Suffering and loss are inevitable, but I don’t know if I understood that when I was younger. My wife’s breast cancer and the trials of adoption have pressed suffering upon me in ways that I have never felt before. Shortly after Heather was diagnosed with cancer, I tried to find books of comfort, writings to help explain what was going on in my life. The Psalms took on a new richness for me, but other books varied.
In the last few years, I haven’t read many books dealing with suffering or loss, but as I was looking over my bookshelf at home, I happened across a little book by Jerry Sittser, A Grace Disguised: How the Soul Grows Through Loss. I had previously read another of Sittser’s books and I enjoyed it, but I wasn’t prepared for this book.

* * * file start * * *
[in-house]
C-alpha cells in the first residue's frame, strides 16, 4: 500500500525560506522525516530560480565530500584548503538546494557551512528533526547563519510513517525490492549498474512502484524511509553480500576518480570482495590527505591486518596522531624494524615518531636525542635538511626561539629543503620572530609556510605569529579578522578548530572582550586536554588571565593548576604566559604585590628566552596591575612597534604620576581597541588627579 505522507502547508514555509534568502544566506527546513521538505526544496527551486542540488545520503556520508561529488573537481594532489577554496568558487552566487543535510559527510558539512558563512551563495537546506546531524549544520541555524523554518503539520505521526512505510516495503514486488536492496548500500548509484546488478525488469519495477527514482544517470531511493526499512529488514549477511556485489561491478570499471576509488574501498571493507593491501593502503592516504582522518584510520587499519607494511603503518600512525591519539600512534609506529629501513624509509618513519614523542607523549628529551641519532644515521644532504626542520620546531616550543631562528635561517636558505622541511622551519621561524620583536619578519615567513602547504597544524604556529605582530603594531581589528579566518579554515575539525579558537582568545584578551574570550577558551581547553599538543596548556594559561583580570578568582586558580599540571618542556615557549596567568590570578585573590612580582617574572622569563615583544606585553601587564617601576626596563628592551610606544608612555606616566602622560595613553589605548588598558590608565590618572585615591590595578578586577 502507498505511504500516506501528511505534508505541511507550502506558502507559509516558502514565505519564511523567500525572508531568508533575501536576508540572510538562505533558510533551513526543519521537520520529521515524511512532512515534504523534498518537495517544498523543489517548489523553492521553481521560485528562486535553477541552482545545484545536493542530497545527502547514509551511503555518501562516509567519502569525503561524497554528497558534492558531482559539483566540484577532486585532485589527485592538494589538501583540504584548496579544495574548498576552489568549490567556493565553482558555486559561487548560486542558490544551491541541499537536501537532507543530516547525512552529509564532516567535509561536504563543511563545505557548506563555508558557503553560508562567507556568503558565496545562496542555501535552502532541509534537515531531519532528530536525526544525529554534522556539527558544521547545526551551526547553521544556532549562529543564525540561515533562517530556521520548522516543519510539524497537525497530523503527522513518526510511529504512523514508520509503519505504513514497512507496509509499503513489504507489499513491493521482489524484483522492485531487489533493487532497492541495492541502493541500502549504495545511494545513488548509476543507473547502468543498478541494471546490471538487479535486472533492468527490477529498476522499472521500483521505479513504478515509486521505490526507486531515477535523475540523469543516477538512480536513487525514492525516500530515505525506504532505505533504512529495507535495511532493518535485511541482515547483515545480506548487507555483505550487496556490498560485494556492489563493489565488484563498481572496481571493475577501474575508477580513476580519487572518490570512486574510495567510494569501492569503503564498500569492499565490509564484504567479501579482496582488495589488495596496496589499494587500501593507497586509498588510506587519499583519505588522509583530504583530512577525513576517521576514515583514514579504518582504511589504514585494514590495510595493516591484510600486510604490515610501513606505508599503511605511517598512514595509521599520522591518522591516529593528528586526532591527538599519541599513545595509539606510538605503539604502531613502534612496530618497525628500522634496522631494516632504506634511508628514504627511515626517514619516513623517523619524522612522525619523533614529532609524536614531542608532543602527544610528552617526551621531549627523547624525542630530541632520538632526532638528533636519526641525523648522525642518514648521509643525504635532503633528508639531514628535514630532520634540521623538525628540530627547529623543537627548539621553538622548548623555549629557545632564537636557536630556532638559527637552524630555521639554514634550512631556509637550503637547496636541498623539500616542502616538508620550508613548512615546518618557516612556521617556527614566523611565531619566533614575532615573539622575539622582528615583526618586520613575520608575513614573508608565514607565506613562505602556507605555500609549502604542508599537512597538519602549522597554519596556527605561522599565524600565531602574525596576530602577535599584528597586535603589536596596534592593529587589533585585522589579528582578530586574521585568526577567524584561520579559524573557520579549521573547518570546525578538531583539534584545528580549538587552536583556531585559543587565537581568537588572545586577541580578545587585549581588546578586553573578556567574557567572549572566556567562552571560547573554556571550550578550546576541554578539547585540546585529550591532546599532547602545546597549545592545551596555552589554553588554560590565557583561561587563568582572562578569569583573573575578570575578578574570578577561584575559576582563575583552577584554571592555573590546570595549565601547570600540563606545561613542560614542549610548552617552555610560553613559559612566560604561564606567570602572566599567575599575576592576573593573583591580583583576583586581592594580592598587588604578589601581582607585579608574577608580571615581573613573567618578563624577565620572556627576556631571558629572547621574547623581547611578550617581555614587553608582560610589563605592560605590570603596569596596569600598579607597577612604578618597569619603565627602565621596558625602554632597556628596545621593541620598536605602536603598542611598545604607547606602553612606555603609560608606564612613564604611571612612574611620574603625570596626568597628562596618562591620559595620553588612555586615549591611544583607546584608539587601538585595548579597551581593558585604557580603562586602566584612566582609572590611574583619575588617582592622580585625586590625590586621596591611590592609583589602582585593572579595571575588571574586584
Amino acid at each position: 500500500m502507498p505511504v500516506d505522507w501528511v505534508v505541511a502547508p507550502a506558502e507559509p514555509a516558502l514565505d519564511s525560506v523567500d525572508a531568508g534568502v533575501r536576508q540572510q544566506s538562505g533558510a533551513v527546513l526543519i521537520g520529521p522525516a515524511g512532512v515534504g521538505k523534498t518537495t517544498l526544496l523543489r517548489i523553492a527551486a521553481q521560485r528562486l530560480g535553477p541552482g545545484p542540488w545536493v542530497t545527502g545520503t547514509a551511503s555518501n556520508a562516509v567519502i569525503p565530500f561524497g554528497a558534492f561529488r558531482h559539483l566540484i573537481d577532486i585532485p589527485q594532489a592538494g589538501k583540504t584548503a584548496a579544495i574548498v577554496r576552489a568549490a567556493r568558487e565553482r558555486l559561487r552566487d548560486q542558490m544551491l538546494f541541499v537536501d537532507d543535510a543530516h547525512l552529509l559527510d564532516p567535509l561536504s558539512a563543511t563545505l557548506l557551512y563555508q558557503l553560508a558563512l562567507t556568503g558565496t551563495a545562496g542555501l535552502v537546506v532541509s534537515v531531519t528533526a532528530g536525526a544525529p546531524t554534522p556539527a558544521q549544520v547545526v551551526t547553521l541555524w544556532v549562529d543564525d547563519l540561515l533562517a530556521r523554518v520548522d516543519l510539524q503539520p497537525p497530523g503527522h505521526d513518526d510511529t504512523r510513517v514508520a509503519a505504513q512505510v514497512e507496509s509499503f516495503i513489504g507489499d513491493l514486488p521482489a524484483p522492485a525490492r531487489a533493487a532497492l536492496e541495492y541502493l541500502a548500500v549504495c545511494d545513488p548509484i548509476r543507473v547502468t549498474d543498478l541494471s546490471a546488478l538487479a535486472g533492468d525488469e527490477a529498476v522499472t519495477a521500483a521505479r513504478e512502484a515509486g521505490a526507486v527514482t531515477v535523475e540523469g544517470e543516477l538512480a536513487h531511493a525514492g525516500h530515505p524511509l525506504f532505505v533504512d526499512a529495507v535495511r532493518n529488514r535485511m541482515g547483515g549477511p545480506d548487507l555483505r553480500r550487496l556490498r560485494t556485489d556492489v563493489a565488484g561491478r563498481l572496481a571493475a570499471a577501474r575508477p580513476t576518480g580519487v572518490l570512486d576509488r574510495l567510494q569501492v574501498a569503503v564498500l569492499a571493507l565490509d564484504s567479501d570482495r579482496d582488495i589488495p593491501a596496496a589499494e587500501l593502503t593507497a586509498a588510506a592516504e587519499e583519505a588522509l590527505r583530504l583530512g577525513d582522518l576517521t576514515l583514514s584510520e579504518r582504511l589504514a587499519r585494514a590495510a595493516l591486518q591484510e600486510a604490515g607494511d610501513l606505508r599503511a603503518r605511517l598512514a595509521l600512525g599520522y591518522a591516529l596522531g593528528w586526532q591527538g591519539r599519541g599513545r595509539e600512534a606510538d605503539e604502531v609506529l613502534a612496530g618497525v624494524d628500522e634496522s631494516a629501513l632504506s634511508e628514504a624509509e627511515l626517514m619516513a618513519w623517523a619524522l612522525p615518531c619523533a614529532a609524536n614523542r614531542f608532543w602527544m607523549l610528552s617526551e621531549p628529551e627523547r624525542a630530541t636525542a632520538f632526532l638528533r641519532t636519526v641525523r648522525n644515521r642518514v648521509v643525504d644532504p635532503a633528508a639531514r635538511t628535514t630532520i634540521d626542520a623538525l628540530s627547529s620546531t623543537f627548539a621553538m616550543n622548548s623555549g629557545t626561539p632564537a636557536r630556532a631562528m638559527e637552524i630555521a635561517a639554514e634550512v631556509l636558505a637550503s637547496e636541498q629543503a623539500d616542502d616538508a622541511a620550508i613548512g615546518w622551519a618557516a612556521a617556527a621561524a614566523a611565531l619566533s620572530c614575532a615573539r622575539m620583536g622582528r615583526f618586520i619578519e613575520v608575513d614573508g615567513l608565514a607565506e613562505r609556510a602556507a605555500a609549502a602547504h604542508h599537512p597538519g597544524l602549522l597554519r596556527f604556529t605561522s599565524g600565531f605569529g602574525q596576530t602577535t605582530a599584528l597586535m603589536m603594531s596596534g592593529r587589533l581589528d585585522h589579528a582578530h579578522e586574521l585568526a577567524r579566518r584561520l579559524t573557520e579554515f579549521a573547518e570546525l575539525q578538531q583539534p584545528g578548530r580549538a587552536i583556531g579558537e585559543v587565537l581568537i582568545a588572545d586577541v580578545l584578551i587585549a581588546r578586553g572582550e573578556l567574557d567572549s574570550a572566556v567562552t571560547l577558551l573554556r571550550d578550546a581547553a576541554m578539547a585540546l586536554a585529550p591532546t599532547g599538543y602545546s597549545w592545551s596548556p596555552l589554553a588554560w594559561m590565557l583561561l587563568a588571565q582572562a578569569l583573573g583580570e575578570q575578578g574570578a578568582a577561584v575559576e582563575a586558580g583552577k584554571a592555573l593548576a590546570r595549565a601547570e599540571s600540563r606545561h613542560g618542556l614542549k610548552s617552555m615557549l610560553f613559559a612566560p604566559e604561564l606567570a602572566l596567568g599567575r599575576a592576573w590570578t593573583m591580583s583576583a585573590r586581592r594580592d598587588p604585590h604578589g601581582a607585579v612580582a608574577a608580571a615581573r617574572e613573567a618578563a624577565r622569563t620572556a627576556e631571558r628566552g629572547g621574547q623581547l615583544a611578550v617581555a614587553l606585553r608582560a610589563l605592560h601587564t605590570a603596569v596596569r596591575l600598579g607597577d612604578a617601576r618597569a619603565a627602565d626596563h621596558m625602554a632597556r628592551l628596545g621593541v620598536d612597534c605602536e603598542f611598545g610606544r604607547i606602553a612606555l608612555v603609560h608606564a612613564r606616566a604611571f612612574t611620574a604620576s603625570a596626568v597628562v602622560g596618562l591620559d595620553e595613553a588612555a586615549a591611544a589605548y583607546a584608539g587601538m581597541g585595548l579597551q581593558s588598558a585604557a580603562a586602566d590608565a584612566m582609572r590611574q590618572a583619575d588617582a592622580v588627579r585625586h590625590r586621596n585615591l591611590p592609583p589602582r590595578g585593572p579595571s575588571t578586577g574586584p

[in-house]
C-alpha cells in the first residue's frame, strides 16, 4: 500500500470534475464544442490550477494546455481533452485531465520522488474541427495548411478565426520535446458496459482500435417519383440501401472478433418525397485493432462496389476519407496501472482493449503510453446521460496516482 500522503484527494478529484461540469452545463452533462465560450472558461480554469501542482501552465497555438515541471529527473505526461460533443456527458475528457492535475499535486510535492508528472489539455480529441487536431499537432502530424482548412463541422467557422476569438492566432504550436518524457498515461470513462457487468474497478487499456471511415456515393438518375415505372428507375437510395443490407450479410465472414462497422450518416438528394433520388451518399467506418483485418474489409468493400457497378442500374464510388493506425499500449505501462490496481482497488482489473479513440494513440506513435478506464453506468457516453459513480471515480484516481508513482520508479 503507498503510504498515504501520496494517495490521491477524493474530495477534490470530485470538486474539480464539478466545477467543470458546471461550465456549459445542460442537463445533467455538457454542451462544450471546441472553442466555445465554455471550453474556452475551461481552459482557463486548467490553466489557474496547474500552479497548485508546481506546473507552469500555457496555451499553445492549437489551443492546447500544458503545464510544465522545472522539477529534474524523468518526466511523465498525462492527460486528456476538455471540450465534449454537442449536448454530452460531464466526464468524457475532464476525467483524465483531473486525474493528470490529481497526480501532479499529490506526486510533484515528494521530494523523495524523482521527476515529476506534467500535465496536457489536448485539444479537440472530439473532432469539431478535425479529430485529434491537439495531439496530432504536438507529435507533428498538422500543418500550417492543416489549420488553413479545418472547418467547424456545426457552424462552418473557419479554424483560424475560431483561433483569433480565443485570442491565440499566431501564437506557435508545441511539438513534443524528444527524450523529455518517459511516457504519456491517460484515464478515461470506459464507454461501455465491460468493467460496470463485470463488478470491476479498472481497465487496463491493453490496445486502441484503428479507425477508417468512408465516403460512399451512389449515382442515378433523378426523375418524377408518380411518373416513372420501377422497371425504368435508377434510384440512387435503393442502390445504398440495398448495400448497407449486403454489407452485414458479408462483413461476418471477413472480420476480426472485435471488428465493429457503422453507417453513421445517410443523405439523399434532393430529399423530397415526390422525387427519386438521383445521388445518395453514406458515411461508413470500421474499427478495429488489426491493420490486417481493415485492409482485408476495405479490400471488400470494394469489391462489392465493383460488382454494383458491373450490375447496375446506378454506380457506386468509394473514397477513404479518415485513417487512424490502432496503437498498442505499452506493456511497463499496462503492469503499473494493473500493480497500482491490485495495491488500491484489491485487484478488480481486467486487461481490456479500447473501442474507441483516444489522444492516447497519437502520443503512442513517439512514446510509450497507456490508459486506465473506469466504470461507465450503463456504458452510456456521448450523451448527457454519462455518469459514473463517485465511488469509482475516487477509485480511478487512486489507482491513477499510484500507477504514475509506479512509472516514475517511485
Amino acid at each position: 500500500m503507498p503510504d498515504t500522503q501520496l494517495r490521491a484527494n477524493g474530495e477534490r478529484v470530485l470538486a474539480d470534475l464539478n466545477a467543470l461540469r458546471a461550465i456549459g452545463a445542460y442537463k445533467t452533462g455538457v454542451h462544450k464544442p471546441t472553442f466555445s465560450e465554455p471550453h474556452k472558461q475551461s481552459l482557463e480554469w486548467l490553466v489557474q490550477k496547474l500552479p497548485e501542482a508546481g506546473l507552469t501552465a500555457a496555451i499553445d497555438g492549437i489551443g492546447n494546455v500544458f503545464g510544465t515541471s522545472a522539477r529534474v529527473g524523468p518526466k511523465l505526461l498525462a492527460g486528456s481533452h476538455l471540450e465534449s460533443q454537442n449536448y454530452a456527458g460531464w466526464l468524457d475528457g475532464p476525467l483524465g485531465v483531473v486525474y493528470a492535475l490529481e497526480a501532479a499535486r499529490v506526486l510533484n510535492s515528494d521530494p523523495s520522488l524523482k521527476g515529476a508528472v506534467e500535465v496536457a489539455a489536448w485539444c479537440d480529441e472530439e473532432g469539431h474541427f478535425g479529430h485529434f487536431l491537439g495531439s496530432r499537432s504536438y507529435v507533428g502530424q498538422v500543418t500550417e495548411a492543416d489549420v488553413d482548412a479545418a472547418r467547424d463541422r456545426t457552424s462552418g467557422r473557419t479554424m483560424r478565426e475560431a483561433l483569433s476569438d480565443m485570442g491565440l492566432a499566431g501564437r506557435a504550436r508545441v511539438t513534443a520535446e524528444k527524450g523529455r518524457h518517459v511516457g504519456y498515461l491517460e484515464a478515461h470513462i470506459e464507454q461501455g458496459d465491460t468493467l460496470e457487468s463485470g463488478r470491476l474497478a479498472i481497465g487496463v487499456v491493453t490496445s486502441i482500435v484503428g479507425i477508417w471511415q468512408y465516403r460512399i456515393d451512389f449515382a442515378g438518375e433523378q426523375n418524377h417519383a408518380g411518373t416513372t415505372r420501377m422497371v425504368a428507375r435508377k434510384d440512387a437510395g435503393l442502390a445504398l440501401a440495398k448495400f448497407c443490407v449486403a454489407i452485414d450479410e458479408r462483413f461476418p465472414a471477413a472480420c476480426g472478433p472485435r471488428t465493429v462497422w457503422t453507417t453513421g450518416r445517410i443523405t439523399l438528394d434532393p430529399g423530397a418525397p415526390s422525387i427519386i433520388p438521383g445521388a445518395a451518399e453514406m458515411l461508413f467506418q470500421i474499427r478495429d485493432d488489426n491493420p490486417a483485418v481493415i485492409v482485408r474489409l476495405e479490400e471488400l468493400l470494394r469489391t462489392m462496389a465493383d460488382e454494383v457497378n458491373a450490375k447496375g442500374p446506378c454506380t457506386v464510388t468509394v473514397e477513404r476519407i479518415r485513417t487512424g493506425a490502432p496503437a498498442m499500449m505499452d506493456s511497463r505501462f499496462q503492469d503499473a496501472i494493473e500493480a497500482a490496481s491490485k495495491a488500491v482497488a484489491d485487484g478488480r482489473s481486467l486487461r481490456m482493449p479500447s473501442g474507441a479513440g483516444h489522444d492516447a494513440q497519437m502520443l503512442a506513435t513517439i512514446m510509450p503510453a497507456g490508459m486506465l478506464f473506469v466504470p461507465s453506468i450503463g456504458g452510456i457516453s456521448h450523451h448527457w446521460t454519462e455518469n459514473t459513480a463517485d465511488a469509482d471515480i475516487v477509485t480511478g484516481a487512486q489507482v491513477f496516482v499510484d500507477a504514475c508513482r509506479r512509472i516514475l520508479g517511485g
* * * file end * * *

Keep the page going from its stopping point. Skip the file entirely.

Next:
A Grace Disguised is, in a word, stunning. Based in his own experience of profound loss—his mother, wife, and daughter were all killed by a drunk driver—Sittser explores loss of a gut-wrenching level. When I began reading, I told my wife that with each page, I was on the verge of tears. The book opens like this: “Catastrophic loss wreaks destruction like a massive flood. It is unrelenting, unforgiving, and uncontrollable, brutally erosive to body, mind, and spirit.” The author never shied away from the many ways in which this loss affected him.
Though every page carried its own value, his chapter on forgiveness is phenomenal. My master’s thesis dealt with forgiveness and oh that I had this book then. From here on out, when anyone is looking for readings about forgiveness, this will be the book I recommend. Sittser’s understanding of forgiveness, crafted not in an ivory tower, but in the fires of loss.
A Grace Disguised is one of the most beautiful, painful, and engaging books I have ever read. I read a lot of books and this is a book that will get my highest endorsement. If you are someone who has experienced tragedy, loss, or suffering, I cannot recommend another book as strongly as I recommend A Grace Disguised.